While not necessarily the most notable weapon of the war, the Lee Enfield did its job well and enjoyed a good reputation among the British troops. Featuring a ten-bullet magazine and a high rate of fire, it was relatively successful in a number of the war’s greatest battles, including the Battle of Mons.
In fact, the gun had such a high rate of fire in trained hands that German troops at Mons believed they were being attacked by machine guns rather than standard issue rifles. In general, a well-trained infantryman could achieve a rate of fire of 12 bullets a minute.
Unfortunately, like all weapons, the Lee Enfield did have its flaws. Most notably, it struggled to stay clean in the field of battle, being prone to clogging in the mud. This meant the dirt and grit would regularly become jammed in the firing mechanisms and result in misfire.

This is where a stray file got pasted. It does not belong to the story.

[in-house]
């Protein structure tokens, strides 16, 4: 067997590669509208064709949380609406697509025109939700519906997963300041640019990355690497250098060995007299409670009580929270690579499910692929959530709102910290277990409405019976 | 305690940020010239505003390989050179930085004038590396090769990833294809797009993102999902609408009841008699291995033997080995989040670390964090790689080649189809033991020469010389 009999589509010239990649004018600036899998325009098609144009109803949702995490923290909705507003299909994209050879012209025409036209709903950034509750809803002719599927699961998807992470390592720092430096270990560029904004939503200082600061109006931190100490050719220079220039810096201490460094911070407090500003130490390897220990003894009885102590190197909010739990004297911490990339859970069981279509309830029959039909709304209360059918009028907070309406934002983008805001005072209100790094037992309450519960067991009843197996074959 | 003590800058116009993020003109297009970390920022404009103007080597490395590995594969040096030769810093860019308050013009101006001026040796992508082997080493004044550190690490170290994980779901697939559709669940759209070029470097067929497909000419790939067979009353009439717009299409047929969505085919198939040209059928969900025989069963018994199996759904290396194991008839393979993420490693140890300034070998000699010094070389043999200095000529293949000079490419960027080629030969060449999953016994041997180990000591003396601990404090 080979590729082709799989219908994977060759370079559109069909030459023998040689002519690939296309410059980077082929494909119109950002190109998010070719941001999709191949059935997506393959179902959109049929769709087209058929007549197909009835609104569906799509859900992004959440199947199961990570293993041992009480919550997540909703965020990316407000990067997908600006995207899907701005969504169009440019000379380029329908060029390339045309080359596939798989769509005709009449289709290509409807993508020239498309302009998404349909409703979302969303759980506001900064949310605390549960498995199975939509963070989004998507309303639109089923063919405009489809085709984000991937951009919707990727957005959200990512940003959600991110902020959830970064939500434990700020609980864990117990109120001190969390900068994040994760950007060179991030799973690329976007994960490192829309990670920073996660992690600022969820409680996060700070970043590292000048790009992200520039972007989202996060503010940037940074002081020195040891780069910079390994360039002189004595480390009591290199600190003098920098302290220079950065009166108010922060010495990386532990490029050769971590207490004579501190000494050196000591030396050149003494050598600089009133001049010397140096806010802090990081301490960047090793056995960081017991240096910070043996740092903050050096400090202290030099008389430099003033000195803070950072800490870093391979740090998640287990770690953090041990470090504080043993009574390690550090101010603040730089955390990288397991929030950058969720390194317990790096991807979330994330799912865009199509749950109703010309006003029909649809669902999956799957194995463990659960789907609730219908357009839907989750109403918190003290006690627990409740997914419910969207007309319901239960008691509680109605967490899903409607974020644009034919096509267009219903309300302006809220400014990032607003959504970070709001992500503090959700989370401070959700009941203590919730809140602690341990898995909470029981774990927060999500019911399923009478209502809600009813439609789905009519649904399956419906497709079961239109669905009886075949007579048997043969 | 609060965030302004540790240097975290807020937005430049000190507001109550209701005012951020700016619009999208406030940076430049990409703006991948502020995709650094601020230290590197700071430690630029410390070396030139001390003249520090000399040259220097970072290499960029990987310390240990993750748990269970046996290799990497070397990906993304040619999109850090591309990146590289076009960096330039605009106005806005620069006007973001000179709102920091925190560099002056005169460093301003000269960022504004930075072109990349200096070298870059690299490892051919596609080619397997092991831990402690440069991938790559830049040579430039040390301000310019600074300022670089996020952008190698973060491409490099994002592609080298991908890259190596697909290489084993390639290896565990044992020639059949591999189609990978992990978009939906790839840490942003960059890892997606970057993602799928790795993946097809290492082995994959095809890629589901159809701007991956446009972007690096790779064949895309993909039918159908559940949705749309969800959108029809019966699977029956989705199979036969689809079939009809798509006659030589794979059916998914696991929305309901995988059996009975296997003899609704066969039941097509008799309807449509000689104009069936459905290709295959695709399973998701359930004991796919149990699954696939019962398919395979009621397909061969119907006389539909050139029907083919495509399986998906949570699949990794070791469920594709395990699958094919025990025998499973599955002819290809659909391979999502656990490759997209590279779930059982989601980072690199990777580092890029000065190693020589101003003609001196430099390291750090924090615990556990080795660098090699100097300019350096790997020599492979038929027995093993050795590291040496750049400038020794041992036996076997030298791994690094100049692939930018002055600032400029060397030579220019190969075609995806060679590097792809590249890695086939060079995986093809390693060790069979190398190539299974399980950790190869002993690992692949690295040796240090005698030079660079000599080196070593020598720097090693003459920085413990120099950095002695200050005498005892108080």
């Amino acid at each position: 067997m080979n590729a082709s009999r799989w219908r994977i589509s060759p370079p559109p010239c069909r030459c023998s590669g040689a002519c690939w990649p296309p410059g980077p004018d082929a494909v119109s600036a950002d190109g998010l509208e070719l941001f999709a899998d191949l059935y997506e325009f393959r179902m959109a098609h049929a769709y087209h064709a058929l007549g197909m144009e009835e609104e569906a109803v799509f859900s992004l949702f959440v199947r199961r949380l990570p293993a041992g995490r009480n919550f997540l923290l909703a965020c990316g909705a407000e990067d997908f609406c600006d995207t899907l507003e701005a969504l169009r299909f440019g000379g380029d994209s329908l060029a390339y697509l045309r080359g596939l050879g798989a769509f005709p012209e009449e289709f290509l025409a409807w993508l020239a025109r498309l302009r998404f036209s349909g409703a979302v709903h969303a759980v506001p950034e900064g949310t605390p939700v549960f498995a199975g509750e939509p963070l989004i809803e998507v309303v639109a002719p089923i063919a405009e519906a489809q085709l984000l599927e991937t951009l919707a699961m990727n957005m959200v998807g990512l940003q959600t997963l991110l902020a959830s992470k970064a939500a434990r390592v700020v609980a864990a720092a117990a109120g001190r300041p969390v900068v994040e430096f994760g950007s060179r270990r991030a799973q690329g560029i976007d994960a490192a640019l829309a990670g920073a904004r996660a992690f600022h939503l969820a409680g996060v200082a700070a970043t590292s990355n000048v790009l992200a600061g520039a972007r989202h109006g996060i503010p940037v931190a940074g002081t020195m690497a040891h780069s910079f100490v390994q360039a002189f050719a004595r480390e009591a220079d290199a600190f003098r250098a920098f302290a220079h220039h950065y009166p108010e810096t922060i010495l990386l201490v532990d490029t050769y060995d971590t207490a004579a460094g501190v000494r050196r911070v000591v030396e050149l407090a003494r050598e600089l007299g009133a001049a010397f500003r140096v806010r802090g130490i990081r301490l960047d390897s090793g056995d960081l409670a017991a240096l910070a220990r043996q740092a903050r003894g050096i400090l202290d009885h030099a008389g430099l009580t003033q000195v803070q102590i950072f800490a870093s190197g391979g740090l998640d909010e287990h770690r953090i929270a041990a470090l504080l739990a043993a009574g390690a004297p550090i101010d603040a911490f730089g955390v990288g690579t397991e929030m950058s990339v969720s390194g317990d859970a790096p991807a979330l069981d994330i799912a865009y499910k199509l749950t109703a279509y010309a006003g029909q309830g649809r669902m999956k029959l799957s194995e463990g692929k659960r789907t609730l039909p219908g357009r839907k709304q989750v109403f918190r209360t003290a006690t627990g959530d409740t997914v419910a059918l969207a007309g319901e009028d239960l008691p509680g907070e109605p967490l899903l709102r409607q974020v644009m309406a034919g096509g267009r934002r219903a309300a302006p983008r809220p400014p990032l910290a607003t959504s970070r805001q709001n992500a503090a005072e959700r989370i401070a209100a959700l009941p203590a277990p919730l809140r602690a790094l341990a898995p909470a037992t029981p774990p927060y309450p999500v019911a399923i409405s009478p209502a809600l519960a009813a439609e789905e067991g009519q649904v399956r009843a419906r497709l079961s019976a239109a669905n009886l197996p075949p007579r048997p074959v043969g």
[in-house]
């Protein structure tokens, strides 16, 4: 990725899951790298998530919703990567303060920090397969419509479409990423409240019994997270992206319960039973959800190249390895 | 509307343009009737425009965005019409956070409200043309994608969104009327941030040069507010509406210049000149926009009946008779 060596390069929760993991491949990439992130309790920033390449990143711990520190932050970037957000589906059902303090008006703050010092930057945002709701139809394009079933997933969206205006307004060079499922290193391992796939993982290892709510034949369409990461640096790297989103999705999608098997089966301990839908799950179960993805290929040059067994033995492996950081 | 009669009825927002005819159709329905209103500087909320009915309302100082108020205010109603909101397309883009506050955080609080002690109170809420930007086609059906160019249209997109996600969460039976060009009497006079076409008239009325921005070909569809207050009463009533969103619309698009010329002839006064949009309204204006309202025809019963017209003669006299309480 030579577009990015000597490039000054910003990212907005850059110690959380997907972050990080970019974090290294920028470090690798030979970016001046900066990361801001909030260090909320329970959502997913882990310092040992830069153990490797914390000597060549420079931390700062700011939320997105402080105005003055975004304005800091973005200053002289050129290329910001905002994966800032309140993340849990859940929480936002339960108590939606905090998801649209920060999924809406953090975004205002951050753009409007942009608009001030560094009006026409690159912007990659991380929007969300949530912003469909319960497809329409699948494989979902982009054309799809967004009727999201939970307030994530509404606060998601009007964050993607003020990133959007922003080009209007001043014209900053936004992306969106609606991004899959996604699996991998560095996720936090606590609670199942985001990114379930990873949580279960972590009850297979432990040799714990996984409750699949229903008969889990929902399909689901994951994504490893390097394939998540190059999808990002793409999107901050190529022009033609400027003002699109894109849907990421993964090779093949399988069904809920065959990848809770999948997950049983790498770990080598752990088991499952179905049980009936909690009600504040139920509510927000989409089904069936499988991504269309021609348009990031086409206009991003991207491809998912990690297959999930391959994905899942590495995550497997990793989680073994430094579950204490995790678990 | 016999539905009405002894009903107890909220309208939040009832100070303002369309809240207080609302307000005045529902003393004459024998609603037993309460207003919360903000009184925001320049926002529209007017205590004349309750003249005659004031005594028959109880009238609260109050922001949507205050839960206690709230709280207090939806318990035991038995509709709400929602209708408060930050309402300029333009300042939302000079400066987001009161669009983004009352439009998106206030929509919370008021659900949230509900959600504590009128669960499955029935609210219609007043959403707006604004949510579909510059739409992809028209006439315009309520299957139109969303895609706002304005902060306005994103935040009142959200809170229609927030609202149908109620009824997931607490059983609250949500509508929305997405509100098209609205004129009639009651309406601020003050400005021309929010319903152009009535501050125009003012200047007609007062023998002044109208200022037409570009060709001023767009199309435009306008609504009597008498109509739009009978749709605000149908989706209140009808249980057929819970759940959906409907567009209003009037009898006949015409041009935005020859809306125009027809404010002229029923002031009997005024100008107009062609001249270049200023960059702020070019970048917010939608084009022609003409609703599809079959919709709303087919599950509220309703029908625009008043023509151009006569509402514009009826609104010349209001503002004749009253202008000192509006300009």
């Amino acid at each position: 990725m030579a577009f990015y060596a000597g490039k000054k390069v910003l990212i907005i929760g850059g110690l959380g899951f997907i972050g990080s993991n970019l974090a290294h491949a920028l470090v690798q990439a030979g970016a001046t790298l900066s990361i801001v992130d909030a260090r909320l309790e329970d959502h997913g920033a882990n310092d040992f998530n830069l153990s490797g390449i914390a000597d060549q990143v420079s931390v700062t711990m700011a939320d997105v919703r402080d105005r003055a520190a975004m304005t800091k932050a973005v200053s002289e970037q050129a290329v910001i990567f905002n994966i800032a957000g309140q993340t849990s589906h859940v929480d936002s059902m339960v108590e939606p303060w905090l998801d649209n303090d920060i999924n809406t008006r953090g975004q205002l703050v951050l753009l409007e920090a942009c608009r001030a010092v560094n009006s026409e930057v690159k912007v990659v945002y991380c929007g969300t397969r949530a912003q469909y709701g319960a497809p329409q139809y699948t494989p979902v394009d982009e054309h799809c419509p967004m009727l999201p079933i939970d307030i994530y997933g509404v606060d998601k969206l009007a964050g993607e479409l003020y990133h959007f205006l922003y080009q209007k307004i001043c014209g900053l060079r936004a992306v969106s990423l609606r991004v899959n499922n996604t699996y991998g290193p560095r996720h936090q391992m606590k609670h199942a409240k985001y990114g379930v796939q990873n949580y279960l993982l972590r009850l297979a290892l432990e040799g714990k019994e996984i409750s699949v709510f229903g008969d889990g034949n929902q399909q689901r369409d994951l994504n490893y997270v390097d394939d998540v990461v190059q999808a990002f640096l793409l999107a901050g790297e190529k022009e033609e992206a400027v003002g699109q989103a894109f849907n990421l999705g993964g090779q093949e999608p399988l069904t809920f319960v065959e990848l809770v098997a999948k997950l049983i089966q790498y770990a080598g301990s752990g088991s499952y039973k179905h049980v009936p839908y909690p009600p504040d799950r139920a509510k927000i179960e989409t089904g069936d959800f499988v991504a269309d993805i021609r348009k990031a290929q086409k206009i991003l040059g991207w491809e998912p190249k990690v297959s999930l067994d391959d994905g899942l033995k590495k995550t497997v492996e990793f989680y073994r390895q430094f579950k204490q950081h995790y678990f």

Of course, in the heat of battle, a poorly firing gun was not acceptable and as such the soldiers were encouraged to clean their gun as regularly and thoroughly as possible. When not on the battlefield, many men would even cover the firing mechanism with cloth to prevent any dirt or mud from finding its way inside, which was highly likely in the muddy trenches on the Western Front.
Thankfully, the butt of the Lee Enfield had ample space for cleaning equipment to be kept so many soldiers simply got into an effective cleaning routine to solve the problem.
This issue was considered minor when compared to the effectiveness of the Lee Enfield, and as such it was still the standard issue rifle for infantrymen in the British Army in World War Two, twenty years later.
"Lee Enfield Rifle". HistoryLearning.com. 2019. Web.